**Of no relevance to this post, really, but it is my daughter’s second birthday today. A special thank you to all of you who followed this blog and my high risk pregnancy journey with “Cupcake” in 2013. You really helped me and I am grateful; grateful to you and grateful to have my little sweetie here with me… and thriving.

GREEN TEA CHIA PUDDING WITH LEMON & BLUEBERRIES (gluten-free, sugar-free, vegan… & delicious!)

This is a light and fresh chia pudding combining the mellow freshness of a fragrant green tea with the gentle creaminess of almond milk, a hint of vibrant lemon and sweet bursts of fresh blueberries. The recipe is gluten-free, sugar-free, IQS-friendly, organic (if you use organic ingredients), vegan/plant-based and has a Paleo option too.



Makes: 2 portions | Prep Time: 5 minutes (minus time for the tea to steep) 


150 ml fragrant, mellow green tea* (I used Teavivre organic green tea)
175 ml unsweetened almond milk
1/2 tsp organic vanilla powder
1/2 tsp ground cinnamon
1/2 – 1 tsp of finely grated lemon zest (add zest according to taste)
1 tbsp rice malt syrup** (I used PureHarvest organic, gluten-free rms)
1 tsp green protein powder
60 ml chia seeds
50 ml desiccated coconut

100 ml fresh, organic blueberries (more if you like)
A ribbon of lemon zest as garnish (optional)


  1. Mix all chia pudding ingredients in a bowl and combine well.
  2. Cover and keep in the fridge overnight.
  3. Give mix a good stir before diving it between 2 glasses/jars/bowls. Serve topped with blueberries and extra lemon zest as a garnish.


*The equivalent of 2 teabags steeped in 150ml of boiling water and left to cool to room temperature.

**Rms could be replaced with maple syrup for a vegan, Paleo option.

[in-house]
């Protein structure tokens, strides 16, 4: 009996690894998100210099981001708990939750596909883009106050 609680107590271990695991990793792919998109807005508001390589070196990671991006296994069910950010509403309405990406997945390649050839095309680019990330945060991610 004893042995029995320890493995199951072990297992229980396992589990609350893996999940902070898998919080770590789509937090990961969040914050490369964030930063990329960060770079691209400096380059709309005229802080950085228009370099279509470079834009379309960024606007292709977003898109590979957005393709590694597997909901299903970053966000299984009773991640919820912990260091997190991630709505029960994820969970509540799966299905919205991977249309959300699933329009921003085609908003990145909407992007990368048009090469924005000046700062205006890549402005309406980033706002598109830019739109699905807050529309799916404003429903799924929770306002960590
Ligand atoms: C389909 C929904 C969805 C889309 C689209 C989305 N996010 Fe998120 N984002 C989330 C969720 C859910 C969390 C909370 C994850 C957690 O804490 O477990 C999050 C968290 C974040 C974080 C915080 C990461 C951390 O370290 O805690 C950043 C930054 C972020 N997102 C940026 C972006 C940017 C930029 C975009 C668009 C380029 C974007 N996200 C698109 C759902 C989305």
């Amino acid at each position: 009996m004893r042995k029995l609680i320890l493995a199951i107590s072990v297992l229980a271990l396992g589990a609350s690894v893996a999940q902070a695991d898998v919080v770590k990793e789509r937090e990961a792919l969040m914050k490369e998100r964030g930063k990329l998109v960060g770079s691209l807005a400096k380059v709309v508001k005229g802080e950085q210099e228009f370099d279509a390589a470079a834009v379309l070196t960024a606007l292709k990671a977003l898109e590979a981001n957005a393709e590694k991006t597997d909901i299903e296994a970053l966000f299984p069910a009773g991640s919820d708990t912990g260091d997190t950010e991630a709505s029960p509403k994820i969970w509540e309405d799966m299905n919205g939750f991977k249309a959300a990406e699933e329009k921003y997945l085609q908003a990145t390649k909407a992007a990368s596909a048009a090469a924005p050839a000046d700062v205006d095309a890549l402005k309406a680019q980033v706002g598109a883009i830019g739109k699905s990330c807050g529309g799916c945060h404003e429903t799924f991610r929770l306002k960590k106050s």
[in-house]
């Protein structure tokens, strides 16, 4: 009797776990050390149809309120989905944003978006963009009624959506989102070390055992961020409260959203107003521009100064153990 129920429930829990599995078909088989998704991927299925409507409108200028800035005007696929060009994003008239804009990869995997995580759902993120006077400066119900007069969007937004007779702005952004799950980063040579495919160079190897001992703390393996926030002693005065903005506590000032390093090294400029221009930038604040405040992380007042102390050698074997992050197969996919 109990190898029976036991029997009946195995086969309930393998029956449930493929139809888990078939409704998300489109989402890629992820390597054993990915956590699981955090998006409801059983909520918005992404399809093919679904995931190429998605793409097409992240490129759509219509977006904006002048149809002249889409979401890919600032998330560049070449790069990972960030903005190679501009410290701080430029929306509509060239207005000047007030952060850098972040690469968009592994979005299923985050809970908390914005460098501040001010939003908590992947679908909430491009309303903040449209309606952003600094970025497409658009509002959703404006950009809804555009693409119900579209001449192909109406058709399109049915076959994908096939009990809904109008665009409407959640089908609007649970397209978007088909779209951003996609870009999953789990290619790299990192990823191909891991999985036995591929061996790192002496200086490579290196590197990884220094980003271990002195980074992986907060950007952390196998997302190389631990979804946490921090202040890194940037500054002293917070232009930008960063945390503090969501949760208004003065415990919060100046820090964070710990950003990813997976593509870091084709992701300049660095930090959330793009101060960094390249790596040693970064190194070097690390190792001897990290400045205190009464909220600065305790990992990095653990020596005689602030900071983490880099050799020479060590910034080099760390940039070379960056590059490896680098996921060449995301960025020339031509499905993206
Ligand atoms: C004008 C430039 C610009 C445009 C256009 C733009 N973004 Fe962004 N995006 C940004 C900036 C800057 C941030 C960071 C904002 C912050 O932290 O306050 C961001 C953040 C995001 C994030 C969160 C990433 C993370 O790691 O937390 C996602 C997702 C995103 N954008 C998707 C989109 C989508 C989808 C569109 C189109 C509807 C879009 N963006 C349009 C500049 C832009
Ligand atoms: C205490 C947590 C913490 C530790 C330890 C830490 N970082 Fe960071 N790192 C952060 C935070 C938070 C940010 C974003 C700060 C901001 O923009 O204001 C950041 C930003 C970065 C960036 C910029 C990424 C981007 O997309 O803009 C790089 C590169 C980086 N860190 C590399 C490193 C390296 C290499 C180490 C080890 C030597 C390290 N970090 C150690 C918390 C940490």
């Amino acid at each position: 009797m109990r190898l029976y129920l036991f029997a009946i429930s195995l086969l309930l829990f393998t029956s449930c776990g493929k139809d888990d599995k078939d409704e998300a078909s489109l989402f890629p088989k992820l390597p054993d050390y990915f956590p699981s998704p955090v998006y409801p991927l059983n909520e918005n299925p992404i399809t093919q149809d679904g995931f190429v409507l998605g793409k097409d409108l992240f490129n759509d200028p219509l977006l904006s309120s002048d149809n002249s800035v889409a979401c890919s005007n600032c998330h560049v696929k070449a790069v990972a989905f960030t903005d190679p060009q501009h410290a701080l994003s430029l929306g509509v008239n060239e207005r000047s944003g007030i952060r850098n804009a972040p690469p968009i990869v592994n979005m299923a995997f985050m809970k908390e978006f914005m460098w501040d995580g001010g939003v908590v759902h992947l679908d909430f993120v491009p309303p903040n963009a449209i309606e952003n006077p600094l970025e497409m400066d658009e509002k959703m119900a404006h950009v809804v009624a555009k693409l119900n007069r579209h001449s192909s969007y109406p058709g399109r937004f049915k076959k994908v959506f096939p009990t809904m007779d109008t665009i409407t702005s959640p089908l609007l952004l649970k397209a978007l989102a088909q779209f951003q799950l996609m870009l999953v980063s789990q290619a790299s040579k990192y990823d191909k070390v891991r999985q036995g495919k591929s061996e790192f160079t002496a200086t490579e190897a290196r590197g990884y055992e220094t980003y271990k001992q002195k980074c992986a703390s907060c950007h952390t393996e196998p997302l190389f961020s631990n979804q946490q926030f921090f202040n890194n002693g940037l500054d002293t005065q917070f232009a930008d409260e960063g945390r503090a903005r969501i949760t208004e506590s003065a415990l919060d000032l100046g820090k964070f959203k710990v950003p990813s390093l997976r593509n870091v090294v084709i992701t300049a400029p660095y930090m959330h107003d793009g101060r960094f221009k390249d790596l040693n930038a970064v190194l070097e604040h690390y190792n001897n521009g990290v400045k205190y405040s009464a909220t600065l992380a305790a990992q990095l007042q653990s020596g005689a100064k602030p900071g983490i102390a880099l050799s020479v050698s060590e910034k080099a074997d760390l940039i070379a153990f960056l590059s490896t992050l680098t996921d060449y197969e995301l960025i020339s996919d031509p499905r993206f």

***This recipe was originally featured on the fabulous site wellsome.com, where gorgeous professional wellness coach Jema Lee shares her good life, good health knowledge and gluten-free inspiration.

ON AUTHENTICITY (eat – and post – what makes you happy!)

A while ago I posted about authenticity and that, according to Gabby Bernstein (and many others, no doubt), our truth – right here and now – is all we need to offer other people; our “authentic self” is what attracts others to us, and allowing ourselves to be who we are is the only thing that brings us lasting contentment.

I have made a decision to live with this in mind.


The way I eat/exercise/live will not resonate with everyone, but I have always tried to post what I love (whether here on my blog, or elsewhere)…

Borrowing from my “about” page:

“As you will notice if you trawl the archives of this blog right back to its inception, all the recipes here are vegetarian. Many have a health-focused leaning, be it on organic/seasonal produce, or gluten-free, or sugar-free… or a combination. I am vegetarian (of the ovo-lacto variety), although when I started this blog I was not. I simply preferred to cook and eat vegetarian food.

My husband is vegan and, increasingly, I am eating plant-based, partly out of sheer convenience and partly because I enjoy it*. I have also embraced many aspects of the I Quit Sugar program, because the “real food” principles upon which it is based make perfect sense, and because it has been health affirming for me.